Of course, the exemplary embodiments which have been presented above can also be combined in a wide range of ways, for example by layers with a vitreous structure being applied to a plurality of sides of the substrate. For example, inter alia, the embodiment shown with reference to FIG. 7 can be combined with a coating on that side of the substrate which faces the OLED layer structure 5, for example as in the embodiments shown in FIG. 5 or 6. Also, virtually any other desired combinations of the embodiments which have been shown are possible. It is also possible for all the embodiments to be used in pixel displays, for example by using a matrix arrangement of the elements described or by using correspondingly structured conductive layers with interconnects which cross one another.

LIST OF REFERENCE SYMBOLS

1 Organic, electro-optical element
3 Substrate
5 OLED layer structure
7, 71, 72, . . . , 7N Layer with a vitreous structure
9 First side of the substrate
10 Bonding layer
11 Second side of the substrate
13 First conductive layer
15 Organic, light-emitting layer
17 Second conductive layer
19 Outer side of the OLED
21 Pre-encapsulation layer
23 Cover
25 Adhesive bonding
27 Multiple layer
30 Finger electrodes
32 Web
81, 82, . . . , 8N Layers of the multiple layer 27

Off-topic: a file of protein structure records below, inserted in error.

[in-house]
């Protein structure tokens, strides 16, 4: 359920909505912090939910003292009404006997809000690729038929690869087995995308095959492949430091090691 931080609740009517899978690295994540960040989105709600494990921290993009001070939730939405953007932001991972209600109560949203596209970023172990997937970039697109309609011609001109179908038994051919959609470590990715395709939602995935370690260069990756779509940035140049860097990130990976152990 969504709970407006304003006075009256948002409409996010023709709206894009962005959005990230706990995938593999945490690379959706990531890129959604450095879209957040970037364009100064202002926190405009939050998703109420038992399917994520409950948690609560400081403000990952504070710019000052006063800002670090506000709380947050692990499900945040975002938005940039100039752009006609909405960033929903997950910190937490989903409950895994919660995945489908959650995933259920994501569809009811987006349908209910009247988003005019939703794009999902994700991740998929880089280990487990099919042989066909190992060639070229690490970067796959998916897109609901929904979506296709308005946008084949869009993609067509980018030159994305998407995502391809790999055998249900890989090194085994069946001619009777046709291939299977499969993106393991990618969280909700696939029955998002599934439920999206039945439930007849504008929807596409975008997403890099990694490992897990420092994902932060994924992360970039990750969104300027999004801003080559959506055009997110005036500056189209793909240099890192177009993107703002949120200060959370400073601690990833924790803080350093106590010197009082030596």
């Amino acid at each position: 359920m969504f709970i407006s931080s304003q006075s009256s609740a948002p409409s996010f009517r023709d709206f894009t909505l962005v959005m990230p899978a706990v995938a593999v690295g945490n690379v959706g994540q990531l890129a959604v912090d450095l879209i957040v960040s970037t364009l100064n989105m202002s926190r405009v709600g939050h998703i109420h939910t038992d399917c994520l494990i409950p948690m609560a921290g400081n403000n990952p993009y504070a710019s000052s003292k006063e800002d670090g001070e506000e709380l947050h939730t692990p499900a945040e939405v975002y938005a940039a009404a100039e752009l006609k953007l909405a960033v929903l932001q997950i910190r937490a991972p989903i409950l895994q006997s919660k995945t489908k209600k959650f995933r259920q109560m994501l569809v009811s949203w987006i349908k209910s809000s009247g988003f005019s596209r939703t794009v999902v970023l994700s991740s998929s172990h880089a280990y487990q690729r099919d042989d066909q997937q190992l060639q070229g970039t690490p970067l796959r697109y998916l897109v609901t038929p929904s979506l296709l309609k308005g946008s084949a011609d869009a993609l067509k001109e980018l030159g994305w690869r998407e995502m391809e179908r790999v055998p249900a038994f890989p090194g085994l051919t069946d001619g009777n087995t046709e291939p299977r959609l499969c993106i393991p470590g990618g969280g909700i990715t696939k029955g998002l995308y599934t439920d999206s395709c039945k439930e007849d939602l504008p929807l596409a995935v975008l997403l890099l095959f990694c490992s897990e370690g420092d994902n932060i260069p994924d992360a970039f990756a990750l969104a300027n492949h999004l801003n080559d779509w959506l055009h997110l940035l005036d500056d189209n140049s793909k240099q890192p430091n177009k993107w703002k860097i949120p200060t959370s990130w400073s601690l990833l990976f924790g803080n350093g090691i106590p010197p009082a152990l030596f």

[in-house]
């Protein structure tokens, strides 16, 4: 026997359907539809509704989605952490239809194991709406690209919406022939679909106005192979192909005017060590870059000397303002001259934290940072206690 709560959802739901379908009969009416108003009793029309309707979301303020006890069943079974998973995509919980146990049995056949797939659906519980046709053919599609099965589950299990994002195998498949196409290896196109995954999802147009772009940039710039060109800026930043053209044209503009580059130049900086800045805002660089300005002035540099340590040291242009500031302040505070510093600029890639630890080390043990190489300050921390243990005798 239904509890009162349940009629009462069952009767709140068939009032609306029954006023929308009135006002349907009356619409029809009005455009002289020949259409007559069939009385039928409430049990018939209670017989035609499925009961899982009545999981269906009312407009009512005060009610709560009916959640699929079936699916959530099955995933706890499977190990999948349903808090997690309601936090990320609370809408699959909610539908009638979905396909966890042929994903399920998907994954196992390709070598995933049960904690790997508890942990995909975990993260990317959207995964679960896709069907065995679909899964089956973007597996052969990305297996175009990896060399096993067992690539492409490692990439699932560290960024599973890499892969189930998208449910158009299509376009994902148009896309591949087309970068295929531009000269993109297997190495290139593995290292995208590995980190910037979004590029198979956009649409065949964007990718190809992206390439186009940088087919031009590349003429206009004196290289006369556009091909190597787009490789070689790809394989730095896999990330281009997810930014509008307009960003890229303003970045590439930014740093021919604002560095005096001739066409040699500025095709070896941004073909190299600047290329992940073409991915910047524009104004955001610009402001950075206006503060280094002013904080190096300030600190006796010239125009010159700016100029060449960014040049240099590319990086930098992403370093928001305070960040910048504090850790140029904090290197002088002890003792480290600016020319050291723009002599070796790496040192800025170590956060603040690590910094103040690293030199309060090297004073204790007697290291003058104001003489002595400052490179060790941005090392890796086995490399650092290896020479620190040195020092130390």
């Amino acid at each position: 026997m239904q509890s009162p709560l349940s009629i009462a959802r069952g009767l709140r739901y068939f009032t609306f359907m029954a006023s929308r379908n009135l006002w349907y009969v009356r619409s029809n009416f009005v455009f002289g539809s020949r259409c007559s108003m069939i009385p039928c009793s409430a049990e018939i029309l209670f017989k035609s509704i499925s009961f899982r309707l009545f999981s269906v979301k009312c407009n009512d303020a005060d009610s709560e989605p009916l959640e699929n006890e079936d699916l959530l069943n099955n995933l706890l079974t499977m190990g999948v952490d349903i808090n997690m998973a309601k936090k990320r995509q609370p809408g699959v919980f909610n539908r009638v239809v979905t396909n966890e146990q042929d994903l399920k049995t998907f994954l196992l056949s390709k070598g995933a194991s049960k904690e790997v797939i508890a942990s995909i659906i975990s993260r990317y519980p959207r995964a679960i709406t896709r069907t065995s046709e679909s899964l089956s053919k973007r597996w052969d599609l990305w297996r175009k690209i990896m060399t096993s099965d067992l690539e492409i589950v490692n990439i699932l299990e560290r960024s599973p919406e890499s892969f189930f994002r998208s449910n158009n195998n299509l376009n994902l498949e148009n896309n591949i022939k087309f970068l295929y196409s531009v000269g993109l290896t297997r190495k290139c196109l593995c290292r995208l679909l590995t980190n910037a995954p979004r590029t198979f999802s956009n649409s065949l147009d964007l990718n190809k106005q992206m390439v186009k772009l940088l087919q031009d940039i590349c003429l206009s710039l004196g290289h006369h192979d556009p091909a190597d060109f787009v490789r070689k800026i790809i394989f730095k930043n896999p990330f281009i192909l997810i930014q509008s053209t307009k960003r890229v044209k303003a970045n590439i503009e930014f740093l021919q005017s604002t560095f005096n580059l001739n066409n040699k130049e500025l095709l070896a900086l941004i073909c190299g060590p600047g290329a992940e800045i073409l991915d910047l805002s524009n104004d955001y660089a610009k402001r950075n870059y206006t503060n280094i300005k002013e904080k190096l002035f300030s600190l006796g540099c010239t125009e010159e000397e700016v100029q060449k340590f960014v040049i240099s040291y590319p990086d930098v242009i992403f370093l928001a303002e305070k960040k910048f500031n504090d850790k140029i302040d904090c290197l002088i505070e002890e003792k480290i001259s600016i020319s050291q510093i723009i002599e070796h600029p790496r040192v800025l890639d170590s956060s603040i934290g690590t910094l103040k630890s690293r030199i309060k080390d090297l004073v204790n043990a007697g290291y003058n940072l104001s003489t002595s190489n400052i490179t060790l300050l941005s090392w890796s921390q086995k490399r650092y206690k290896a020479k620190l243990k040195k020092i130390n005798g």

Patent Citations
Cited PatentFiling datePublication dateApplicantTitle
US4104418Jul 7, 1976Aug 1, 1978International Business Machines CorporationGlass layer fabrication
US5607789Jan 23, 1995Mar 4, 1997Duracell Inc.Light transparent multilayer moisture barrier for electrochemical cell tester and cell employing same
US5652067Jul 30, 1993Jul 29, 1997Toppan Printing Co., Ltd.Organic electroluminescent device
US5821692Nov 26, 1996Oct 13, 1998Motorola, Inc.Organic electroluminescent device hermetic encapsulation package
US5841230 *Feb 24, 1997Nov 24, 1998Matsushita Electric Industrial Co., Ltd.Electroluminescent lighting element with a light-permeable reflection layer and manufacturing method for the same
US5882761Nov 19, 1996Mar 16, 1999Pioneer Electronic CorporationElectro-luminescence) element suitably used for a display device, a light emission element, etc.
US5962962Sep 5, 1995Oct 5, 1999Idemitsu Kosan Co., Ltd.Method of encapsulating organic electroluminescence device and organic electroluminescence device
US6107452Oct 9, 1998Aug 22, 2000International Business Machines CorporationSubstrate having at least one polymeric layer of a crosslinked electroactive polymer made by coupling a halo substituted arylene monomer and halobenzene with unsaturated bond to form an oligomer, then crosslinking oligomer
US6160346 *May 27, 1997Dec 12, 2000U.S. Philips CorporationOrganic electroluminescent device with housing
US6198220 *May 8, 1998Mar 6, 2001Emagin CorporationComprising a metal film overlying a dielectric film; metal layer may react with moisture or oxygen to seal off pin holes; low moisture and oxygen permeability, stress resistance